Predicting Risk of Cancer in Barrett's Esophagus (BE)
The purpose of this study is to determine if there are any early changes in DNA markers of blood and esophageal tissue in people with gastric reflux, Barrett's esophagus or esophageal cancer that can warn of a progression to esophageal cancer.
|Study Design:||Observational Model: Cohort
Time Perspective: Prospective
|Official Title:||Methylation in Cancer Progression of Barrett's Esophagus|
- early predictors of esophageal cancer [ Time Frame: 3 ] [ Designated as safety issue: No ]To see if changes in certain areas of DNA can predict risk for esophageal cancer
Biospecimen Retention: Samples With DNA
approx. 24 ml blood, 1-8 esophageal mucosal pinch specimens
|Study Start Date:||January 2002|
|Estimated Study Completion Date:||June 2015|
|Estimated Primary Completion Date:||June 2015 (Final data collection date for primary outcome measure)|
Patients with Barrett's esophagus (BE) have an increased risk of esophageal adenocarcinoma which is 40-125 fold higher than in the general population. However, the current techniques of detecting dysplasia and observing abnormal p53 immunohistochemical staining are not accurate or reliable methods for determining which BE patients will progress to cancer. DNA hypermethylation is an epigenetic process that occurs in the promoter region of certain genes, resulting in suppression of gene expression. Inactivation of specific genes via hypermethylation has been highly associated with cancer.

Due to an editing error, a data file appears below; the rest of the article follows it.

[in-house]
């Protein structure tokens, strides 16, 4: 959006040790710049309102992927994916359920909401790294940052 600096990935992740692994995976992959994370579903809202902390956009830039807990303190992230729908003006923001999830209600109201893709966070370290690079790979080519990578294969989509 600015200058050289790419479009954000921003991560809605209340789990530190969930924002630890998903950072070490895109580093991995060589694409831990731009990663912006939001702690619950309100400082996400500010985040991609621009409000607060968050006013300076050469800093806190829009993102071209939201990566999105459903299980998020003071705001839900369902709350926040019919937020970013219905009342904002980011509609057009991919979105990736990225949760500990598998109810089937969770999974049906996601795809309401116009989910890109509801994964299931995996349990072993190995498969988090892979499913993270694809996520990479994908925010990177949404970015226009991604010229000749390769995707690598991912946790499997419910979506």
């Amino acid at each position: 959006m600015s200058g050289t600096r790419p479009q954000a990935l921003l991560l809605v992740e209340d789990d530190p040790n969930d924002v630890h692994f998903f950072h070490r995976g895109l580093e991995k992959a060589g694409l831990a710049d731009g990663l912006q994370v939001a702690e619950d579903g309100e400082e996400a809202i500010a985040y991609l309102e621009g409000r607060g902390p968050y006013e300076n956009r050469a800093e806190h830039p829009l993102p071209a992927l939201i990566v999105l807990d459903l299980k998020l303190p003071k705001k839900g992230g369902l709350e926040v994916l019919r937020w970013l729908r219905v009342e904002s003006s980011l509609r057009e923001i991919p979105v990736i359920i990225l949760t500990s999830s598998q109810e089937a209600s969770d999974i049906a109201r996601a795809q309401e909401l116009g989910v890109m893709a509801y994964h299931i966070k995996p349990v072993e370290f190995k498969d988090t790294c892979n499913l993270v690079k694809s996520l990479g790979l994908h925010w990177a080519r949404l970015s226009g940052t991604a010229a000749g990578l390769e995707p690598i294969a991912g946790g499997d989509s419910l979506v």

The primary objective of this research is to determine whether DNA hypermethylation is a biomarker that will predict which patients with BE are likely to progress to adenocarcinoma. Patients with BE and/or esophageal adenocarcinoma who undergo endoscopy at the Johns Hopkins Hospital will comprise the cohort of subjects. Gene hypermethylation will be assessed by performing methylation-specific PCR on a panel of 8 cancer-related genes.
Specific Aim 1: To compare the prevalence of gene hypermethylation in BE patients with different grades of dysplasia and/or adenocarcinoma, using archived specimens.
Specific Aim 2: To determine whether the presence of gene hypermethylation in initial biopsies of BE patients is associated with progression to adenocarcinoma, using archived specimens. To compare gene hypermethylation with currently available markers for neoplastic progression.
Specific Aim 3: To determine whether methylated DNA from BE and/or adenocarcinoma can be detected in the peripheral blood of patients, by comparing methylation profiles of esophageal biopsy specimens with peripheral blood samples taken at the same time in prospectively enrolled patients.
If hypermethylation of one or more genes is detected at an early stage in BE patients who later progress to adenocarcinoma, hypermethylation could be used as an early predictor for adenocarcinoma even before pathologic changes are evident. Furthermore, this research will help determine the specific genetic events that occur in the neoplastic transformation from BE to adenocarcinoma.
The long-term goal of this project is to determine whether hypermethylation can identify BE patients who are at high risk for neoplastic progression, thus allowing for early intervention in the form of more frequent endoscopic surveillance, chemoprevention, ablative therapy, or surgery.
|Contact: Marcia Canto, M.D.||410-502-2893|
|Contact: Hilary Cosby, RNfirstname.lastname@example.org|
|United States, Maryland|
|Johns Hopkins Hospital||Recruiting|
|Baltimore, Maryland, United States, 21287|
|Contact: Marcia Canto, M.D. 410-502-2893|
|Principal Investigator: Marcia I. Canto, M.D.|
|Johns Hopkins at Howard County General Hospital||Recruiting|
|Columbia, Maryland, United States, 21044|
|Contact: Hilary Cosby, RN 410-502-2893 email@example.com|
|Principal Investigator: Marcia I Canto, MD|
|Principal Investigator:||Marcia Canto, M.D.||Johns Hopkins Medicine|